I'm trying to get familiar with the patterns in designing Solidity smart contracts.
For example, say I'm trying to model a Mall with multiple Restaurants in it. Each restaurant can have multiple Owners owning a stake in the restaurant. The person with the greater than 50% ownership is the main owner of the restaurant. Each restaurant has a valuation. People trade ownership of the restaurants using a MALL token.
Now assume that I have the following user interface.
- (1) "Bidders" can see a list of owners of a restaurant and can make an offer to buy all or some of an owner's share of the restaurant. They can bid at market value for the share or above/below market value
- (2) The owner can see various bids and choose to accept/reject the offers.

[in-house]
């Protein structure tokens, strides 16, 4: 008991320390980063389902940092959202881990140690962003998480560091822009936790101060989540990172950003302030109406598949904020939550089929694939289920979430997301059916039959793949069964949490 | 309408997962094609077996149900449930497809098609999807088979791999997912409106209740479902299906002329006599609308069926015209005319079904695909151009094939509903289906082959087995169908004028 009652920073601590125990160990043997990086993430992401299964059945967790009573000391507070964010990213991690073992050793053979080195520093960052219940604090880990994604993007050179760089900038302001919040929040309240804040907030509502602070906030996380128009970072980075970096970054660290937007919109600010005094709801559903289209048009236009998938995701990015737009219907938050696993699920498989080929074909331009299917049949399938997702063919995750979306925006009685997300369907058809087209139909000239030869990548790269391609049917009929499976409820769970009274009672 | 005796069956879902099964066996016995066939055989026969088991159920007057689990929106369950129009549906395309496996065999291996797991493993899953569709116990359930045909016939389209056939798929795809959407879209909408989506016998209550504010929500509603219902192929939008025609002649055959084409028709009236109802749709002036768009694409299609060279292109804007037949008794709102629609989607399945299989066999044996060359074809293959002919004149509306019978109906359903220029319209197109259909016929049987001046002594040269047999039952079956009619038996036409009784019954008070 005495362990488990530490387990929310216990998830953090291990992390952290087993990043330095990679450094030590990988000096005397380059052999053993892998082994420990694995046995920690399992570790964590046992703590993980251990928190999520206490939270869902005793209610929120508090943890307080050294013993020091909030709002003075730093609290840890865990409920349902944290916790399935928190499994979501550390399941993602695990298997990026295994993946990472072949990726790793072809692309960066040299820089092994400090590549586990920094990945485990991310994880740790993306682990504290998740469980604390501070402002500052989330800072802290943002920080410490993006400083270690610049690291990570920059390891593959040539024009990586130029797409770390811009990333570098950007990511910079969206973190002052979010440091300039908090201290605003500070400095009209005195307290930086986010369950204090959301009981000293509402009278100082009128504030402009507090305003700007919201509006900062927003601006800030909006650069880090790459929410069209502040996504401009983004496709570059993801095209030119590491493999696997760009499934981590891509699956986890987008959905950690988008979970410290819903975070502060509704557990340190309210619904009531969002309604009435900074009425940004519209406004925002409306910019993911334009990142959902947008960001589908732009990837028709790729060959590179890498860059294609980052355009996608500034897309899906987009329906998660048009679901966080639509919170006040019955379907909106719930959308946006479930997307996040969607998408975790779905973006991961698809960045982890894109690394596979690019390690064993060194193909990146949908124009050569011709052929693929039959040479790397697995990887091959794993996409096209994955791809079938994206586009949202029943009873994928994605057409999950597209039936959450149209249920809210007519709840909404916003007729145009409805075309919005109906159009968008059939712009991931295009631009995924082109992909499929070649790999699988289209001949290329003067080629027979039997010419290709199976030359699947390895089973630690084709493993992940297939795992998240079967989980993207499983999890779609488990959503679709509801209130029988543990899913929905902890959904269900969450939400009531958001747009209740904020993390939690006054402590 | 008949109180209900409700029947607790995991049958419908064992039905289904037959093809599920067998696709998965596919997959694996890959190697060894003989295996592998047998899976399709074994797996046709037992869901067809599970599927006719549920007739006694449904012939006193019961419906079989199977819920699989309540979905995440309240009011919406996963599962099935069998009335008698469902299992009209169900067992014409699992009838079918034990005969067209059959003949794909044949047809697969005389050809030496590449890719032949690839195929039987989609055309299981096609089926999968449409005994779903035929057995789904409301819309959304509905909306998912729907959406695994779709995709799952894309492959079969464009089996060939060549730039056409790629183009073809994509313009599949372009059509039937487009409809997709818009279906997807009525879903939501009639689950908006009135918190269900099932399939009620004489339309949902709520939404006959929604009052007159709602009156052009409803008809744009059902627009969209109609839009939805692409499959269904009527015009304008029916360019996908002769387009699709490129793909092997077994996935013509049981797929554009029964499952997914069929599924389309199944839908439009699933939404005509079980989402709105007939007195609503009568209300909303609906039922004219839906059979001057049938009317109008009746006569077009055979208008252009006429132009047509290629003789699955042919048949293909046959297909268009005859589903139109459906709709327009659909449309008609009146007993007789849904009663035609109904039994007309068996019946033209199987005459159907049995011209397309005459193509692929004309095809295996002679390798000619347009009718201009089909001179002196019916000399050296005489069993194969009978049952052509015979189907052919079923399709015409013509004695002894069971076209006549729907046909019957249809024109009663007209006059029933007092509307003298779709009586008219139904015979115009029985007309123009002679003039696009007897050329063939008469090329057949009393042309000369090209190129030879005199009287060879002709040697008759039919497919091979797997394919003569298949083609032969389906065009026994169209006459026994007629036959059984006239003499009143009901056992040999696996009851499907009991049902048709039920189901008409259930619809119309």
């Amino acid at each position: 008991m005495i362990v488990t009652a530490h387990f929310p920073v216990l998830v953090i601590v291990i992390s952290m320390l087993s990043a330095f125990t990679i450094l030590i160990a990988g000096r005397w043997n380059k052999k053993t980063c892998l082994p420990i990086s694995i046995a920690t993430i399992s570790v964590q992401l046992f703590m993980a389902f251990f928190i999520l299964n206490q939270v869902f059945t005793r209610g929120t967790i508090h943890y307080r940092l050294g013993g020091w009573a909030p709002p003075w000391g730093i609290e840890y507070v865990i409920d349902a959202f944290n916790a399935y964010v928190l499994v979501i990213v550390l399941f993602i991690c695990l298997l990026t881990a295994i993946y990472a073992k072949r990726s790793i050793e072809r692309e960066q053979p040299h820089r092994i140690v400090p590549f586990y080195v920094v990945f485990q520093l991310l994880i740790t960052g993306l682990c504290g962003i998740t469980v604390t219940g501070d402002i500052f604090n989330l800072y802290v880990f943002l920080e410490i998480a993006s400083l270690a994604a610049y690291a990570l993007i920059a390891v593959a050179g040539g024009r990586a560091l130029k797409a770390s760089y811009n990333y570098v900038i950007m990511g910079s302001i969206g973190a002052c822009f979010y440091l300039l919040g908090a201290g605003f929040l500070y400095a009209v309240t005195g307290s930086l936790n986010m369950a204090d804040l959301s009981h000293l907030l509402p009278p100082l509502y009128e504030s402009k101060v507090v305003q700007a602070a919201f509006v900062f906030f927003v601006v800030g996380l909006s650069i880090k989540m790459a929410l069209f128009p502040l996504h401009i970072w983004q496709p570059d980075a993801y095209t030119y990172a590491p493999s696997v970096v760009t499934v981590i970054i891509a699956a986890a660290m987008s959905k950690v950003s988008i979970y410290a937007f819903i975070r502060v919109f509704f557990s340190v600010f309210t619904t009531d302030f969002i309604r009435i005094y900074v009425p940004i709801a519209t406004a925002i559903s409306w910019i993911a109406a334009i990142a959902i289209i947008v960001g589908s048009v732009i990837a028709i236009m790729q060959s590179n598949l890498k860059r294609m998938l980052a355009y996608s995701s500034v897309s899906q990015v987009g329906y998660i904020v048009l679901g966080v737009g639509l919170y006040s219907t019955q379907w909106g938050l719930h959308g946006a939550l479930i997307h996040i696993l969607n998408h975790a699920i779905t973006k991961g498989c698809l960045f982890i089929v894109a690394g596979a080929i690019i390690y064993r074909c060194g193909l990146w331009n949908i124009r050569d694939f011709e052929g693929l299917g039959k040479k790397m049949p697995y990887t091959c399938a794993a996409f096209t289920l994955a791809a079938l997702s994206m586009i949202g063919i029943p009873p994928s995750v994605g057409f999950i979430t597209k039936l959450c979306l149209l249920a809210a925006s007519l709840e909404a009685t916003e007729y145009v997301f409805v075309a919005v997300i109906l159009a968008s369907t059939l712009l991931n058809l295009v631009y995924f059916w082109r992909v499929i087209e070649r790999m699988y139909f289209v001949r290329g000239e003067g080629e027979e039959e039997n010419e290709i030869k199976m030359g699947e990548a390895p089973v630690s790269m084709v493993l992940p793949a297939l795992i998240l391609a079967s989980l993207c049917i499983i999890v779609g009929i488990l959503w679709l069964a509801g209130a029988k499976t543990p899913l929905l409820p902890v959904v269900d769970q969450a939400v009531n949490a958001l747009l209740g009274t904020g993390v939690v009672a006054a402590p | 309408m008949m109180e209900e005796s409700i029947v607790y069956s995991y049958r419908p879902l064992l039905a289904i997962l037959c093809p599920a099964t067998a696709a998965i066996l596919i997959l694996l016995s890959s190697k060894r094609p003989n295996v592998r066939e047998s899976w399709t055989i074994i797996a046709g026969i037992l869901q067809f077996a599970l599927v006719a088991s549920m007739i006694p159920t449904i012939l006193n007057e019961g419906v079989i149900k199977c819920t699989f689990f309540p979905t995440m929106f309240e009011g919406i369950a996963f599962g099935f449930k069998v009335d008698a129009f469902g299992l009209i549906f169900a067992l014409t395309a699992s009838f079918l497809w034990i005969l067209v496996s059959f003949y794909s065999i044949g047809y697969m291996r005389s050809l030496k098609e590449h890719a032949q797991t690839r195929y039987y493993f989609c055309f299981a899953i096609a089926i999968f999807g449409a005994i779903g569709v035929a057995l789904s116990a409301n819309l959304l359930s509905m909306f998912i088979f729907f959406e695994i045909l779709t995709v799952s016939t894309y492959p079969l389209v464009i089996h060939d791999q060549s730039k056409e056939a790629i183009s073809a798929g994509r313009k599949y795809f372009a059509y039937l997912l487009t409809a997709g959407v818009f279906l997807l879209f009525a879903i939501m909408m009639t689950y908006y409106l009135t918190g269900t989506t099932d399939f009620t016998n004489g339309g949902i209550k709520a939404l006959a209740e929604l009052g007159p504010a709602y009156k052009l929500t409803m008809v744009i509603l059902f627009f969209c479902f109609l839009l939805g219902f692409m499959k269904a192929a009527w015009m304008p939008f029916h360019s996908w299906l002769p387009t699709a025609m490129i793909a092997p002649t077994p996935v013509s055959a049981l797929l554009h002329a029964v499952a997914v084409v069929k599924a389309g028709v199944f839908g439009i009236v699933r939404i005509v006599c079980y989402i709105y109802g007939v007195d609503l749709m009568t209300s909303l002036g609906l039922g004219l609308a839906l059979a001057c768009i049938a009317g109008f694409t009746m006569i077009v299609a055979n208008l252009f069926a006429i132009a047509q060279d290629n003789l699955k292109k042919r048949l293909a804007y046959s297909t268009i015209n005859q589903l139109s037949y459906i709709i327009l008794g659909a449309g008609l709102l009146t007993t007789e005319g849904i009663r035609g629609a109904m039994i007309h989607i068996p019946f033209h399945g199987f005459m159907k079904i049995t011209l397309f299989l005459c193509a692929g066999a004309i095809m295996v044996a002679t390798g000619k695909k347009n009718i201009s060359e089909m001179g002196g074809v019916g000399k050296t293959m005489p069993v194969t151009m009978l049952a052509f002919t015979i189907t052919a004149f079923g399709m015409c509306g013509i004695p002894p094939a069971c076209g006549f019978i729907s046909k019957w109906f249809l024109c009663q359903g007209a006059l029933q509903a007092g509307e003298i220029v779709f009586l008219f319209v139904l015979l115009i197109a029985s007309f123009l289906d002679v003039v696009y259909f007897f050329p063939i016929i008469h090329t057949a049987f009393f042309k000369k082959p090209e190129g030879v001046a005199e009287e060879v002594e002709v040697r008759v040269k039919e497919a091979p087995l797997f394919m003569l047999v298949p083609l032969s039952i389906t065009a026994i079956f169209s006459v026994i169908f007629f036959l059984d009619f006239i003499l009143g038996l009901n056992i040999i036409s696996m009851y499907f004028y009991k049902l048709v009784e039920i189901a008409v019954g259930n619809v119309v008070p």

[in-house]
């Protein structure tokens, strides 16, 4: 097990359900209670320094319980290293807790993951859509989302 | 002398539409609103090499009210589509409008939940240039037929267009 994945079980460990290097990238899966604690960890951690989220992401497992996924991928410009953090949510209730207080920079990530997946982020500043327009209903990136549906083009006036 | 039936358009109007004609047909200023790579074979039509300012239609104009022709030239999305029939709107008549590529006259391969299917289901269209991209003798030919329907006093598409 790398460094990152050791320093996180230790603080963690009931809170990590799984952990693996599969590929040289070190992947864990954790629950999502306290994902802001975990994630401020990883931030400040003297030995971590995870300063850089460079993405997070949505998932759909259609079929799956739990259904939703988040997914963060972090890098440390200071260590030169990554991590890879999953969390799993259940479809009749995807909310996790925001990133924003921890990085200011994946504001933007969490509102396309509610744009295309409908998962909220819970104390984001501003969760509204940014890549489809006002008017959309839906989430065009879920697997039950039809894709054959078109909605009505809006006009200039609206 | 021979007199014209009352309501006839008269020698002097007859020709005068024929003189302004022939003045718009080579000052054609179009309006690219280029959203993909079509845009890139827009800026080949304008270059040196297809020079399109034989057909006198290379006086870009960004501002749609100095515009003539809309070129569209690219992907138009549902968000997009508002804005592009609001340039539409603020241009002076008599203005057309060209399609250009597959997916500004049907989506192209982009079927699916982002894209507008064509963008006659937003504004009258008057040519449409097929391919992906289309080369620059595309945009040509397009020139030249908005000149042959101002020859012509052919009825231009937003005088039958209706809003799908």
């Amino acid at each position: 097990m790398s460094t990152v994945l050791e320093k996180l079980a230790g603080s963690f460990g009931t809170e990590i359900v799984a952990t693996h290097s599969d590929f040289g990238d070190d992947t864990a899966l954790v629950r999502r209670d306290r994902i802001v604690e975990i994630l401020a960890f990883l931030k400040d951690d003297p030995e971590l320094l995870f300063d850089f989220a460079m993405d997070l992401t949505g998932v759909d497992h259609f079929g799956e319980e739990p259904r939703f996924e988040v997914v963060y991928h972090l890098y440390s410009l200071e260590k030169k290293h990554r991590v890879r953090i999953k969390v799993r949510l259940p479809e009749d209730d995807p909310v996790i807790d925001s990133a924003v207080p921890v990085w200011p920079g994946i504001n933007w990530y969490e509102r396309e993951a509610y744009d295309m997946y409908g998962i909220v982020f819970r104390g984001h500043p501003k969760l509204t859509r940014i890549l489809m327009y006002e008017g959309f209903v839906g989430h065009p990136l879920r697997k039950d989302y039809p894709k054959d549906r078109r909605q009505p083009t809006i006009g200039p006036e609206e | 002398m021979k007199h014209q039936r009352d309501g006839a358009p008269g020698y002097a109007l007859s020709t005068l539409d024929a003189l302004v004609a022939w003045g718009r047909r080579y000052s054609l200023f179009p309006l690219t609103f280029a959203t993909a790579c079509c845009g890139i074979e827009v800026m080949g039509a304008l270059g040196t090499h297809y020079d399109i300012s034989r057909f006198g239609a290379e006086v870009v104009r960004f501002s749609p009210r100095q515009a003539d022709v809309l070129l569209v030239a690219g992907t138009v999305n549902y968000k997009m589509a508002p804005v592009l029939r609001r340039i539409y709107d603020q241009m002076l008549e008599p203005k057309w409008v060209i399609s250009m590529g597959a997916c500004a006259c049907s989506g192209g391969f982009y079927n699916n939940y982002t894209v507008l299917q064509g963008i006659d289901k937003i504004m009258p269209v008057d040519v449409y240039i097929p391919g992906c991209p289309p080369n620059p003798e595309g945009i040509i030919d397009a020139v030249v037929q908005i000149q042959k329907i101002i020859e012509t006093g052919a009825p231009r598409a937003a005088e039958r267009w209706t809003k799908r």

With an ERC20 token, you would need to make an allow transaction followed by the actual transaction so I thought using an ERC777 would allow for an easier workflow.
The "Mall" contract could be an "operator" for the "MALL" ERC777 token.
I thought the actual bid making could happen off-chain.
When a bid is accepted, that's when something is written to the blockchain (something that confirms that the owner is willing to sell their share, how much and for what value).
Otherwise I feel it would become too messy - if the bidder had to transfer tokens with each bid, then the owner could purposely not respond to them and tie up the funds of the bidder. Obviously I could use some kind of time calculation. But to revert the funds even with a window for the owner to accept/reject without making it too costly for myself would need some kind of UI/mechanism for the bidder to go retrieve their funds minus fees (which is not a good user experience!)
So in a nutshell I'm stuck trying to figure out what is the best way to write this smart contract without making the user interface too complicated or burdensome on the end user. I feel like this would be something very common in the Solidity world but despite a great deal of searching, I can't find the best practices on how to implement this.